Darwin, America’s first ‘bee dog,’ helps conservationists save at-risk bee species

Too many people think of bees as a nuisance, or even a danger because of their stingers, but the reality is that bees are an essential part of our ecosystems — and we need to protect them before they’re gone for good.

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While the bumblebee is a crucial pollinator, their population numbers have been decreasing due to increased climate temperatures and habitat loss. Conservationists have been increasingly stepping up to help save these bees before it’s too late, as their disappearance will have drastic environmental effects.

And now, one unlikely hero is stepping up to help conserve the bees: Darwin, America’s first-ever “bee dog.”

Darwin, a two-year-old German Short Haired Pointer, is specially trained to sniff out wild nests of alpine bumblebees. Every summer he heads out into the mountains of Colorado with his owner, Jacqueline Staab, a researcher at Appalachian State University in North Carolina.

By finding these hard-to-detect bee nests, he’s doing a crucial part in helping researchers save the species.

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Posted by Darwin the Bee Dog on Wednesday, July 24, 2019

“Not a lot is known about bumblebee nesting because they’re so hard to find,” Jacqueline told The Denver Channel. “Basically, the only way you can find an exact location of a bumblebee nest is like just like serendipitously stumbling upon one or detection dogs, which is why he’s so important.”

“You need to know all the pieces of the puzzle if you’re going to save a species.”

She says that Darwin’s work has led to some big breakthroughs in her team’s research. They’ve been able to study how bees are able to survive harsh conditions, and even discovered a new species of bumblebee.

Scanning for bees in South Park

Posted by Darwin the Bee Dog on Sunday, July 11, 2021

Even though it’s an important job, Darwin is unique: Jaqueline says he is “America’s first conservation dog that specializes in finding bumblebee nests” — mostly because no one else seems interested in the field.

“I called a bunch of people and they were like, ‘what? I’ll get back to you never. Bumblebees, are you crazy?'” she told 9News. Darwin was eventually trained by Highland K-9, in Harmony, North Carolina.

While there’s still not a lot of interest in the field of bee-detecting dogs, Jacqueline says dogs like Darwin can be a very useful tool in a crucial fight to help this species.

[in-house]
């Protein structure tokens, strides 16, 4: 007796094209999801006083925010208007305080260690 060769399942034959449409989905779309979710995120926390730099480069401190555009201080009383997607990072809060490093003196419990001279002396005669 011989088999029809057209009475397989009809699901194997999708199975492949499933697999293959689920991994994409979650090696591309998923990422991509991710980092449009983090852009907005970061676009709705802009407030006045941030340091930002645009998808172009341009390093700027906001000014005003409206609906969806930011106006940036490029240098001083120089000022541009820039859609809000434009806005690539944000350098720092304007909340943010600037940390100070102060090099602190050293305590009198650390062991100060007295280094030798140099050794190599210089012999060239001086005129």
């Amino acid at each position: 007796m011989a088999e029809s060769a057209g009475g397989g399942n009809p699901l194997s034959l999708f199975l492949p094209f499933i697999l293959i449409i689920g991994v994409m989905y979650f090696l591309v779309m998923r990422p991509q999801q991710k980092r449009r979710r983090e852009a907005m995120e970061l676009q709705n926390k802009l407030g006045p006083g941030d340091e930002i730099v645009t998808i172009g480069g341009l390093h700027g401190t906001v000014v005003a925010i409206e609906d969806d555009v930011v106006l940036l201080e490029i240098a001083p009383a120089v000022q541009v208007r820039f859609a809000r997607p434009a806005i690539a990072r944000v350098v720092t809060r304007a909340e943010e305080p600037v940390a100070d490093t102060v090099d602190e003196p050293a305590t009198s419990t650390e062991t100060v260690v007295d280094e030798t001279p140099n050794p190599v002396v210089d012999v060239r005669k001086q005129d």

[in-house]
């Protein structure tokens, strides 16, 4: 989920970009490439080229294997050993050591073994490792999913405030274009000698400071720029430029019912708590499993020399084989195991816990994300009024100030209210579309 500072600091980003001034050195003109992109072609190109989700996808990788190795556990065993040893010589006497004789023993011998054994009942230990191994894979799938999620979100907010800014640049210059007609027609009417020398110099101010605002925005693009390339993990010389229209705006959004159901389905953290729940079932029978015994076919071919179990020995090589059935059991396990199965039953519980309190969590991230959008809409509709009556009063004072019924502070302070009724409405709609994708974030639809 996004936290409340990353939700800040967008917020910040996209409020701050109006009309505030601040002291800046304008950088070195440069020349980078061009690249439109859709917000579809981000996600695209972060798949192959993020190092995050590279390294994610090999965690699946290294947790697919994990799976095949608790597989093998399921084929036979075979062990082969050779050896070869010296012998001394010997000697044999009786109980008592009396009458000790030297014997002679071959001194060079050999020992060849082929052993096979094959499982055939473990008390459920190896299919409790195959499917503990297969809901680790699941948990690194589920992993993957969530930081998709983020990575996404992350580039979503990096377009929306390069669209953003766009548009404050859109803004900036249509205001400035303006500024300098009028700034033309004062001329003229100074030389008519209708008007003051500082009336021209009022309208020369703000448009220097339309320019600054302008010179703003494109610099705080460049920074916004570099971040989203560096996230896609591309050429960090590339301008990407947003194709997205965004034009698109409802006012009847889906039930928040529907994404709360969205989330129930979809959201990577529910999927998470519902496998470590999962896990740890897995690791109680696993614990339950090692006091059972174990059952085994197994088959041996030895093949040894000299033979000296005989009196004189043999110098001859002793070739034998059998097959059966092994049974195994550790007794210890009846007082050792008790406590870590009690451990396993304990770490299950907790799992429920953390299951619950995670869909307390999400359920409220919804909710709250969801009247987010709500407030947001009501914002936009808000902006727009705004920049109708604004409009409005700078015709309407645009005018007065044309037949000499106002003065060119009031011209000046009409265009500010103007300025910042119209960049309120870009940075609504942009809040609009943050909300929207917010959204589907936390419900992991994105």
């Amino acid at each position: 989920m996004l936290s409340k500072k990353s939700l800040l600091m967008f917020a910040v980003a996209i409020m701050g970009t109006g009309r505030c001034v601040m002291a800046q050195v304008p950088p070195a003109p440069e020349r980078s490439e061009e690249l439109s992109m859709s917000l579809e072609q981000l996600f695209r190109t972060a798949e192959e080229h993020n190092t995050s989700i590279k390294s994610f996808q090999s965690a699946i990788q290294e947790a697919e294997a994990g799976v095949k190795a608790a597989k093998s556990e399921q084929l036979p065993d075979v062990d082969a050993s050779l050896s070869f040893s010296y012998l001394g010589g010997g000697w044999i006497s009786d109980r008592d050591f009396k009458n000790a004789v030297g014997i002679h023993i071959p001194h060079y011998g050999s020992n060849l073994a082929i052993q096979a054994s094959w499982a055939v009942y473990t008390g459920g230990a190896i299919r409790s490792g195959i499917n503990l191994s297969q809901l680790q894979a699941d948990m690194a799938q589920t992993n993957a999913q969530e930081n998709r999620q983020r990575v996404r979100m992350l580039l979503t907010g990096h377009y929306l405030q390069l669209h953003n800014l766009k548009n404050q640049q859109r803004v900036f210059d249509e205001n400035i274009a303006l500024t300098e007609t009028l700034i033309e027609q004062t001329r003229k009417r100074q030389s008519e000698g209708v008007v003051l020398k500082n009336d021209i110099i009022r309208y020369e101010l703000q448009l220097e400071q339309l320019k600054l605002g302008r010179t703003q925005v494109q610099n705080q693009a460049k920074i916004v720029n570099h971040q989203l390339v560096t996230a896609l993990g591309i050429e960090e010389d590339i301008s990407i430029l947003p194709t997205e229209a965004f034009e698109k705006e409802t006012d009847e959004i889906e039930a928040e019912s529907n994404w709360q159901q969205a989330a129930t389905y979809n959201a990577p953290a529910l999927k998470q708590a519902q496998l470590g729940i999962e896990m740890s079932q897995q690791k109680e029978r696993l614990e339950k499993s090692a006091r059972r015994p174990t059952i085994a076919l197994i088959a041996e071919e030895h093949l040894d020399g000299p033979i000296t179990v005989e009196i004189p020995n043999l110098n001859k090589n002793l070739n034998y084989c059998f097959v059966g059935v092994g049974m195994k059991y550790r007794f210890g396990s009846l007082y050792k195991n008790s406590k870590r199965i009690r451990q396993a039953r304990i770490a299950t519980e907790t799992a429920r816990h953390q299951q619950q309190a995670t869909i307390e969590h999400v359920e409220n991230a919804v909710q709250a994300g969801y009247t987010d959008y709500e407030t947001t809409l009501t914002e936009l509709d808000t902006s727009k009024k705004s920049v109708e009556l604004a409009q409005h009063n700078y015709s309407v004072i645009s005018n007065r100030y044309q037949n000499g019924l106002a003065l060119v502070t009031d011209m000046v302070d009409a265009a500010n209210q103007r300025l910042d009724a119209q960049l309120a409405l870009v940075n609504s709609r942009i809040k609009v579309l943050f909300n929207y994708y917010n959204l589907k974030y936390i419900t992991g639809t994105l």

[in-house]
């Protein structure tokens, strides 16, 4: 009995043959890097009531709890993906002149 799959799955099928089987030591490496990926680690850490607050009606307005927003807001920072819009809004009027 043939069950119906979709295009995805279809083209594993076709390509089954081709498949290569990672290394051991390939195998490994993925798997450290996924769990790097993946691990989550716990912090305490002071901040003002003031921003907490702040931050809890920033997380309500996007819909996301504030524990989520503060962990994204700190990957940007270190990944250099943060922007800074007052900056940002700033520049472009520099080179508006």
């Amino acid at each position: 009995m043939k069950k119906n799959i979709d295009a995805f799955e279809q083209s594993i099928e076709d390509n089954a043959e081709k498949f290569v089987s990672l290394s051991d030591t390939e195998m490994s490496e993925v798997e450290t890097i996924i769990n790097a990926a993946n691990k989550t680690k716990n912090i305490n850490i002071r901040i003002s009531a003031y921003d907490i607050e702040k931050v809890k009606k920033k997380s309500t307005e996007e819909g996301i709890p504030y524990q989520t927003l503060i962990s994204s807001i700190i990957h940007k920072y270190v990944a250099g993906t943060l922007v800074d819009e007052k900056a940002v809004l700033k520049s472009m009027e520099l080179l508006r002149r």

“Bumblebees are in decline worldwide,” she said. “Obviously, there’s going to be cascading ecological effects if we lose keystone pollinators in any environment, much less the alpine.”

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“If we really start working now and working towards preserving the pollinators, preserving land, figuring out what they need for nesting, overwintering, we can, there’s still time to make a difference,” Jacqueline told The Denver Channel. “It’s not all doom and gloom. We can work together and preserve our precious native pollinators.”

And while finding these bees is important work, it can also be a nice experience: Jacqueline says that Darwin is always ready to go search and is “not afraid of a challenge,” while she fulfills her lifelong dream of working with animals in a beautiful, scenic area.

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“There is nothing like an alpine meadow in the middle of the summer just covered in wildflowers,” Jacqueline said. “This place is just a dream to work.”

She told The Denver Channel that next year, she is looking to add a second dog to the bee-searching team. Hopefully even more dogs like this will follow in the future, but for now we can thank Darwin for leading the way as America’s first “bee dog.”

Thank you to Darwin and his owner Jacqueline for doing so much to save the bees! They’re so important to the environment, and we need more people (and dogs) stepping up to help them.

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